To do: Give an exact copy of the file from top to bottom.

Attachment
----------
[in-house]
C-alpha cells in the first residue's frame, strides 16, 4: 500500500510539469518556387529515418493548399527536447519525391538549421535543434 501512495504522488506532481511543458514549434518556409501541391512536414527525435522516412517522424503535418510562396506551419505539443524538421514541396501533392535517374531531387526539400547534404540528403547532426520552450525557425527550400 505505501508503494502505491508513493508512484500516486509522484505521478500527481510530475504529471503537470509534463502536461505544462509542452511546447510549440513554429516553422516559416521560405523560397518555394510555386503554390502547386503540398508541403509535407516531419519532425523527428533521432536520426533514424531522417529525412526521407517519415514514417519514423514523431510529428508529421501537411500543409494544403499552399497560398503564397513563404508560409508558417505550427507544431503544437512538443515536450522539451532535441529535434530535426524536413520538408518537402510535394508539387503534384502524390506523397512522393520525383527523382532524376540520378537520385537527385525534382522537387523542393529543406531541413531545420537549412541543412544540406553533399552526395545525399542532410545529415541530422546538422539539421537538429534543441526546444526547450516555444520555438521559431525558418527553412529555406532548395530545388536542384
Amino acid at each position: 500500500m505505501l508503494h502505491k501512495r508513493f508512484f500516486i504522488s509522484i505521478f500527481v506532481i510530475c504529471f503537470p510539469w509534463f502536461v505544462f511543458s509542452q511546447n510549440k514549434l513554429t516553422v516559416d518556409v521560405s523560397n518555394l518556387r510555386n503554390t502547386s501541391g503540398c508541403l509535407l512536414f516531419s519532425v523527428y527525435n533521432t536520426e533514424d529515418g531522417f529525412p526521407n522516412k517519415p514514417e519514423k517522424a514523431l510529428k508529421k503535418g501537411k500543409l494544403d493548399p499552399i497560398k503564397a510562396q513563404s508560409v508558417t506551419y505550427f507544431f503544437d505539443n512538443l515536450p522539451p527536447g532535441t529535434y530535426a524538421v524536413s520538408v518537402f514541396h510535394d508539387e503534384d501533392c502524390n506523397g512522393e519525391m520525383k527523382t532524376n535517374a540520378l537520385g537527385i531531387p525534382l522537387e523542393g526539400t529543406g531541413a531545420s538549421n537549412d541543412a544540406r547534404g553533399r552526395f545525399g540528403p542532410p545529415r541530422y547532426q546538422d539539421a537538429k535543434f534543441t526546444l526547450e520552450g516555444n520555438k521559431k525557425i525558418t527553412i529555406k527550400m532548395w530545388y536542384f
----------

[in-house]
C-alpha cells in the first residue's frame, strides 16, 4: 500500500510539469518556387529515418493548399527536447519525391538549421535543434 501512495504522488506532481511543458514549434518556409501541391512536414527525435522516412517522424503535418510562396506551419505539443524538421514541396501533392535517374531531387526539400547534404540528403547532426520552450525557425527550400 505505501508503494502505491508513493508512484500516486509522484505521478500527481510530475504529471503537470509534463502536461505544462509542452511546447510549440513554429516553422516559416521560405523560397518555394510555386503554390502547386503540398508541403509535407516531419519532425523527428533521432536520426533514424531522417529525412526521407517519415514514417519514423514523431510529428508529421501537411500543409494544403499552399497560398503564397513563404508560409508558417505550427507544431503544437512538443515536450522539451532535441529535434530535426524536413520538408518537402510535394508539387503534384502524390506523397512522393520525383527523382532524376540520378537520385537527385525534382522537387523542393529543406531541413531545420537549412541543412544540406553533399552526395545525399542532410545529415541530422546538422539539421537538429534543441526546444526547450516555444520555438521559431525558418527553412529555406532548395530545388536542384
Amino acid at each position: 500500500m505505501l508503494h502505491k501512495r508513493f508512484f500516486i504522488s509522484i505521478f500527481v506532481i510530475c504529471f503537470p510539469w509534463f502536461v505544462f511543458s509542452q511546447n510549440k514549434l513554429t516553422v516559416d518556409v521560405s523560397n518555394l518556387r510555386n503554390t502547386s501541391g503540398c508541403l509535407l512536414f516531419s519532425v523527428y527525435n533521432t536520426e533514424d529515418g531522417f529525412p526521407n522516412k517519415p514514417e519514423k517522424a514523431l510529428k508529421k503535418g501537411k500543409l494544403d493548399p499552399i497560398k503564397a510562396q513563404s508560409v508558417t506551419y505550427f507544431f503544437d505539443n512538443l515536450p522539451p527536447g532535441t529535434y530535426a524538421v524536413s520538408v518537402f514541396h510535394d508539387e503534384d501533392c502524390n506523397g512522393e519525391m520525383k527523382t532524376n535517374a540520378l537520385g537527385i531531387p525534382l522537387e523542393g526539400t529543406g531541413a531545420s538549421n537549412d541543412a544540406r547534404g553533399r552526395f545525399g540528403p542532410p545529415r541530422y547532426q546538422d539539421a537538429k535543434f534543441t526546444l526547450e520552450g516555444n520555438k521559431k525557425i525558418t527553412i529555406k527550400m532548395w530545388y536542384f